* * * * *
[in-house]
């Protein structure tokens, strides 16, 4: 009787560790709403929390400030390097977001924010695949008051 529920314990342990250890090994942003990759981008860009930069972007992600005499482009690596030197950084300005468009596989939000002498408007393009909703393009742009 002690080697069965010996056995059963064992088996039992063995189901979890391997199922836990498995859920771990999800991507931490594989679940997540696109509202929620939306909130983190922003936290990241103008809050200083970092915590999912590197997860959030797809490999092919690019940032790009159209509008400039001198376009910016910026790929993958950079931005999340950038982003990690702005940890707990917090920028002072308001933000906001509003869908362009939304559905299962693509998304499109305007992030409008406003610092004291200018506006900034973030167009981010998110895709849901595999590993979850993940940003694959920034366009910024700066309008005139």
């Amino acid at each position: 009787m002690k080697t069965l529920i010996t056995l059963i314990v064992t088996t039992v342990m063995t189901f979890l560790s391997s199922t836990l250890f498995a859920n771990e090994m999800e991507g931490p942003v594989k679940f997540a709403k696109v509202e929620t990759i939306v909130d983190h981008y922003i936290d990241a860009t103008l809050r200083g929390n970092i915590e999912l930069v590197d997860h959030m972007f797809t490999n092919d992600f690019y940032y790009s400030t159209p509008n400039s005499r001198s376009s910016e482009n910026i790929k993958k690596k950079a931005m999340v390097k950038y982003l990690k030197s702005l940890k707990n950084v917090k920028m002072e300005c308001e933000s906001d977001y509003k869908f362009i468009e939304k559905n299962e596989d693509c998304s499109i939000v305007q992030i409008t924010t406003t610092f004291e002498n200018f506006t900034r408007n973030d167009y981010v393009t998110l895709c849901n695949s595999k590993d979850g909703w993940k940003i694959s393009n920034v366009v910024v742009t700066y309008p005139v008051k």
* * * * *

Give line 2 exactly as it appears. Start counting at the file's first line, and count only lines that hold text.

């Protein structure tokens, strides 16, 4: 009787560790709403929390400030390097977001924010695949008051 529920314990342990250890090994942003990759981008860009930069972007992600005499482009690596030197950084300005468009596989939000002498408007393009909703393009742009 002690080697069965010996056995059963064992088996039992063995189901979890391997199922836990498995859920771990999800991507931490594989679940997540696109509202929620939306909130983190922003936290990241103008809050200083970092915590999912590197997860959030797809490999092919690019940032790009159209509008400039001198376009910016910026790929993958950079931005999340950038982003990690702005940890707990917090920028002072308001933000906001509003869908362009939304559905299962693509998304499109305007992030409008406003610092004291200018506006900034973030167009981010998110895709849901595999590993979850993940940003694959920034366009910024700066309008005139």